(CNN) – In a behind-the-scenes video posted on social media, 9-year-old Zou Shengyu is seen pointing her analog camera at “Aquaman” star Jason Momoa for a series of celebrity portraits. Seemingly unimpressed by his massive 1.90 meter body, the young Chinese photographer gives the actor clear instructions and asks him to pose in various poses.
“I was very nervous because I had to speak English,” Zou, known by her professional name Shengsheng, recalled in a telephone interview. “He was quite tall, so I asked him to make bigger movements and gestures.”
Over the course of her four-year career as a photographer, the Shanghai-based fourth-year student has photographed more than a dozen high-profile personalities, including some of Asia's biggest and most influential celebrities.
His portraits of, among others, actor Tony Leung, tennis legend Li Na and rapper Lay Zhang have helped him gain more than 10 million likes and around 500,000 followers on Douyin, the Chinese version of TikTok. Her father, photographer Zou Yupeng, also frequently posts about his work to his millions of followers.
It all started when he got a compact camera at the age of 4. Speaking to CNN with his daughter, Shengsheng's father said he encouraged her to take up street photography after realizing she could create a conversation wherever she went.
He began approaching strangers and asking if he could photograph them. One day when he was five years old, Shengsheng said he noticed a beautiful young woman in a clothing store in Shanghai. Unbeknownst to the young photographer, she was in the process of photographing the famous Taiwanese cellist and actress Ouyang Nana.
“He was so kind and gentle that he even knelt down so that we were almost at the same height,” says Shengsheng excitedly. “I didn’t know who she was back then, but I knew I wanted to be like her in the future.”
The unexpected meeting went viral on Chinese social media. Shengsheng soon received invitations from film promoters, mobile phone companies and shampoo brands to photograph other celebrities.
“The more people I photograph on the street, the more I get recognized, which gives me more opportunities to photograph celebrities,” he says.
Unsurprisingly, some social media users have been wondering how a 9-year-old girl can get photoshoots with some of Asia's biggest stars. But Shengsheng's father insists his clientele “has nothing to do with me or my family.”
“Even though Shengsheng is only a 9-year-old girl whose technique still has a long way to go, artist representatives like to contact us because (people) look a little different through Shengsheng's lens than when shot by professional photographers,” he says , adding, “In Shengsheng's photos, you can see the softer, gentler side of the subjects, whether they are famous or not.”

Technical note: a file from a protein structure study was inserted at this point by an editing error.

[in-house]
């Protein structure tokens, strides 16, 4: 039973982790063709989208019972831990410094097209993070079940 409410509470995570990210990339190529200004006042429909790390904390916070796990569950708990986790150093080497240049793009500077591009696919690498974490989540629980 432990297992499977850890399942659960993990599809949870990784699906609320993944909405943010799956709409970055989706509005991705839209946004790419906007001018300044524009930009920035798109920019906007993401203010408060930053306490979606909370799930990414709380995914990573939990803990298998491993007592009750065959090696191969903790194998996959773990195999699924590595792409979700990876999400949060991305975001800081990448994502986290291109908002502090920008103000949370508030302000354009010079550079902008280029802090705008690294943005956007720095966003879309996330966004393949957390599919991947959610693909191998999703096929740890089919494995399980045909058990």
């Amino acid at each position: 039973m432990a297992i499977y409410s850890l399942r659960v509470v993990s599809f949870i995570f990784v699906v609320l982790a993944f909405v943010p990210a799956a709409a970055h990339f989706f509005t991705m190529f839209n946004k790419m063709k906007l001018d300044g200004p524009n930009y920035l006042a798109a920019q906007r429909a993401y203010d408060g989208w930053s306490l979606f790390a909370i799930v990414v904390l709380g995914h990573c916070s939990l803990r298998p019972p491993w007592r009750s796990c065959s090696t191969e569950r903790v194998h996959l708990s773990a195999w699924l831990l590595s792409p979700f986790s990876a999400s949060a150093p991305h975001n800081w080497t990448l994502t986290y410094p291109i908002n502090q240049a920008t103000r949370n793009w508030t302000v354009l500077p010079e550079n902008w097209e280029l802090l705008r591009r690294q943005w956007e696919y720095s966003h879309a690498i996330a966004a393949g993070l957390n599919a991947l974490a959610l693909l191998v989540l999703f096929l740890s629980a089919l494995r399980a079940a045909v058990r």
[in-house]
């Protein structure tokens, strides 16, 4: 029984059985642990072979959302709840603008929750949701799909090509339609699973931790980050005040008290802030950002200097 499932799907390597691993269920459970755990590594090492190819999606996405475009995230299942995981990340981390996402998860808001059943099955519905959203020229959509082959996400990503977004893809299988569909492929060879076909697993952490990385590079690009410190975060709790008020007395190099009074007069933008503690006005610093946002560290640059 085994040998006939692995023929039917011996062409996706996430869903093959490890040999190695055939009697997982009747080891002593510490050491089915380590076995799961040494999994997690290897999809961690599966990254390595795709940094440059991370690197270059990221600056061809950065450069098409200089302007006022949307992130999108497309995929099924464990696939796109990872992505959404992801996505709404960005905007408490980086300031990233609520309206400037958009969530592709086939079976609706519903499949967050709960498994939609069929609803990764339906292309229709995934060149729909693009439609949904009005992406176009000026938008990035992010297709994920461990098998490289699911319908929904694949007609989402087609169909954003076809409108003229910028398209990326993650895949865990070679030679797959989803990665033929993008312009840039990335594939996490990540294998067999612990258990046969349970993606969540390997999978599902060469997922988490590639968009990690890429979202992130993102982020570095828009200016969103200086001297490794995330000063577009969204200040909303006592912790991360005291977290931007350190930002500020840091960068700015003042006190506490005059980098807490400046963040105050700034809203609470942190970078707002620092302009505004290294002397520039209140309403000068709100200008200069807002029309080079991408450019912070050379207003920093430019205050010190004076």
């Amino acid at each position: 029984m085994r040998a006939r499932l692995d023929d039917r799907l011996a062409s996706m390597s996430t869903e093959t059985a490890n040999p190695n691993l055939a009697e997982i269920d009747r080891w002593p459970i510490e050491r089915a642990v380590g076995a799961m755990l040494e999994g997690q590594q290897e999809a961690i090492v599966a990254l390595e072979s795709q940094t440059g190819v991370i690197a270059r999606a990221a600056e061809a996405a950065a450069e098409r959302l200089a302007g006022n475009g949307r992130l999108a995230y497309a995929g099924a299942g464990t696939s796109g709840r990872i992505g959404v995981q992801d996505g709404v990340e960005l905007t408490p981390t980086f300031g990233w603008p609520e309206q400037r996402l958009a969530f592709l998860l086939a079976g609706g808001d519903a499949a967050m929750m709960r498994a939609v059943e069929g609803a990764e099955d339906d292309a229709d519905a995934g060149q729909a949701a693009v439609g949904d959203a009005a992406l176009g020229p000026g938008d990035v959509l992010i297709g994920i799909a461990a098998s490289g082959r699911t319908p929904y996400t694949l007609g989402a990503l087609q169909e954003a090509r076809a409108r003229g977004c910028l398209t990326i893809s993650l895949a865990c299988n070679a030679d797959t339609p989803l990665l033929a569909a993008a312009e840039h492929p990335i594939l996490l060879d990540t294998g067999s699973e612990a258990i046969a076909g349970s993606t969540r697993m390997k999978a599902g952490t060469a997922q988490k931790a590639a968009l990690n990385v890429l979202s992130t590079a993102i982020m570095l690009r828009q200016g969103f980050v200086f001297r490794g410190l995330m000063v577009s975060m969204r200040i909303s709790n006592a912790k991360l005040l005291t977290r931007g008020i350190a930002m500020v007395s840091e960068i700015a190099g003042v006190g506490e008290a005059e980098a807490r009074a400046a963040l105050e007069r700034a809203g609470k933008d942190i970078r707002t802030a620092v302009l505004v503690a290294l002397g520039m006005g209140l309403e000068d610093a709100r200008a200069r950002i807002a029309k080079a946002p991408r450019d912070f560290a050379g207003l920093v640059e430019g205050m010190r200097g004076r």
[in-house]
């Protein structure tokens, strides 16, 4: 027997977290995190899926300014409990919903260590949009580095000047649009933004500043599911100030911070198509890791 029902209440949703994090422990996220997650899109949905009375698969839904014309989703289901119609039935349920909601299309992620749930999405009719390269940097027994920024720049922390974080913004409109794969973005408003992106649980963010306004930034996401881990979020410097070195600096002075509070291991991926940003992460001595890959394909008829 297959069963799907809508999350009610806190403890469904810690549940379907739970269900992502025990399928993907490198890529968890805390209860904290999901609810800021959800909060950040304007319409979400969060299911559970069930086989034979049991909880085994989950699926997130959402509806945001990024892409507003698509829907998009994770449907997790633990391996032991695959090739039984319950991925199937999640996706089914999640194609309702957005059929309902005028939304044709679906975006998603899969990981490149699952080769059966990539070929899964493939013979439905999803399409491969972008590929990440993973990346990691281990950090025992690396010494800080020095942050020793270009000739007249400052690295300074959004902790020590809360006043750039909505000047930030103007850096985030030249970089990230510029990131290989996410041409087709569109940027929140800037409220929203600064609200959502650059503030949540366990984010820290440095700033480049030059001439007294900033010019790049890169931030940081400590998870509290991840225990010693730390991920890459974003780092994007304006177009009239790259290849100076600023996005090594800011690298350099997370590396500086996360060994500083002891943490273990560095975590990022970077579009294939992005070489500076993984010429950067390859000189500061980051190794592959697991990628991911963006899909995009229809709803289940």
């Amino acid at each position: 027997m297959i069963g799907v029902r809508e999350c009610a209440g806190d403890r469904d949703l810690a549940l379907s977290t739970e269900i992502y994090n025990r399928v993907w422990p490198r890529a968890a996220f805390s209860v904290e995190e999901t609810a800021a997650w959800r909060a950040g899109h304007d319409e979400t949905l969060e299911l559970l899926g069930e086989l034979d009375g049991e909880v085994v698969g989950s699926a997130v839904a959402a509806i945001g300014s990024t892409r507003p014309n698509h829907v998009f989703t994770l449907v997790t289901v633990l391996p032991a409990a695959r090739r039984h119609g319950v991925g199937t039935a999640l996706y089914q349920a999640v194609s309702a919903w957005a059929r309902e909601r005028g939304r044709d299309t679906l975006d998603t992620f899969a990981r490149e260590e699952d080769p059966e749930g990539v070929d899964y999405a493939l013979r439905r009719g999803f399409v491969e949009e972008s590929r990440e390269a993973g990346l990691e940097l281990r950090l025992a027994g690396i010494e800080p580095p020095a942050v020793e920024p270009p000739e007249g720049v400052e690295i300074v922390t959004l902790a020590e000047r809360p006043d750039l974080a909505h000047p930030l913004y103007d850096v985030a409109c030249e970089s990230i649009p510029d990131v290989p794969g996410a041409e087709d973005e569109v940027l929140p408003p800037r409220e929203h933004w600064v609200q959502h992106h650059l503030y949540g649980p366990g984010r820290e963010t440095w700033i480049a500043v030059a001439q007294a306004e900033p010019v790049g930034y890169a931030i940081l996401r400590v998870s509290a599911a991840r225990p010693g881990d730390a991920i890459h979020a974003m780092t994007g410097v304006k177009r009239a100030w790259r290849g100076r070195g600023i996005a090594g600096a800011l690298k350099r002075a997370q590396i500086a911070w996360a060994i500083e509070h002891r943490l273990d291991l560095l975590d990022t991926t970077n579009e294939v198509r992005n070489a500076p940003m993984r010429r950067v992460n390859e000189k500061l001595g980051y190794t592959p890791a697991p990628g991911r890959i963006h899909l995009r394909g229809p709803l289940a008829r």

Other skeptics online also questioned whether Shengsheng uses filters or edits his photos afterwards. Shengsheng says his father helps him with small touch-ups, such as removing strands of hair or adjusting the color tone, but he never uses filters.
Focuses on the present
One of Shengsheng's most memorable encounters was last year with Hong Kong film legend Tony Leung, who was promoting his new blockbuster “The Goldfinger.” The 9-year-old girl said Leung seemed quite distant and quiet at first. But in the end he warmed up: “He was very sweet. He always made me smile.”
His favorite photo from this session shows Leung leaning against the wall with a ray of sunlight shining on his face. Good composition is key in portrait photography, he says.
“When I see a circular or triangular shape, I try to use it as a frame for my subjects,” he adds. “It's also important to think about what they're wearing: you can't ask someone to bend over when they're wearing an evening dress.”
The young photographer also wants to convey emotions with her pictures. “I want the viewer to feel like they were there when the photos were taken,” he explains. “I hope my work touches others.”
Unlike many of his professional contemporaries, Shengsheng frequently uses analog film cameras. He says he loves their simple design and how lightweight they are compared to the digital SLRs, or DSLRs, that most professional photographers use today.
“Although film photos cannot be developed instantly, I prefer the warm, soft tones that film cameras produce,” he says. “Developing photos with an analog camera is a very exciting process: it's like opening a mysterious box, you never know exactly what you're going to get.”
Shengsheng's dizzying career shows no signs of slowing down: he took more than 15,000 photos last year alone and hopes to photograph singer-songwriter Yuqi. He would like to become a full-time portrait painter one day, but for now he is concentrating on the present.
“We’re not in the future yet,” he answers when asked about his professional plans. “My tastes might have changed by then.”